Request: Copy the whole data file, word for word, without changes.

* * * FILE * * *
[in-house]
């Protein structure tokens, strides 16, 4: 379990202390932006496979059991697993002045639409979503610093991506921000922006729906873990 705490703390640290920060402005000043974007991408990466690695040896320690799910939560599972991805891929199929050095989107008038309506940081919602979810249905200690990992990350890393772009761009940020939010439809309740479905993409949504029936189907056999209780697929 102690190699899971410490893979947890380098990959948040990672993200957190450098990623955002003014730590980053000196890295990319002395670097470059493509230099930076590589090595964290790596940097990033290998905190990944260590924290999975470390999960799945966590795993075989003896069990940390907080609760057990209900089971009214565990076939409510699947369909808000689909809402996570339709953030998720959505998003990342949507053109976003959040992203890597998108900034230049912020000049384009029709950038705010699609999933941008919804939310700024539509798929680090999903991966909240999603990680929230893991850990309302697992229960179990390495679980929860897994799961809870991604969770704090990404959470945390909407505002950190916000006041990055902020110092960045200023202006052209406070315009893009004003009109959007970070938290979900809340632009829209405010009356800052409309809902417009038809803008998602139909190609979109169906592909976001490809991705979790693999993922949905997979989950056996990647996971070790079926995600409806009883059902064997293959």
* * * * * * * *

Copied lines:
[in-house]
């Protein structure tokens, strides 16, 4: 379990202390932006496979059991697993002045639409979503610093991506921000922006729906873990 705490703390640290920060402005000043974007991408990466690695040896320690799910939560599972991805891929199929050095989107008038309506940081919602979810249905200690990992990350890393772009761009940020939010439809309740479905993409949504029936189907056999209780697929 102690190699899971410490893979947890380098990959948040990672993200957190450098990623955002003014730590980053000196890295990319002395670097470059493509230099930076590589090595964290790596940097990033290998905190990944260590924290999975470390999960799945966590795993075989003896069990940390907080609760057990209900089971009214565990076939409510699947369909808000689909809402996570339709953030998720959505998003990342949507053109976003959040992203890597998108900034230049912020000049384009029709950038705010699609999933941008919804939310700024539509798929680090999903991966909240999603990680929230893991850990309302697992229960179990390495679980929860897994799961809870991604969770704090990404959470945390909407505002950190916000006041990055902020110092960045200023202006052209406070315009893009004003009109959007970070938290979900809340632009829209405010009356800052409309809902417009038809803008998602139909190609979109169906592909976001490809991705979790693999993922949905997979989950056996990647996971070790079926995600409806009883059902064997293959």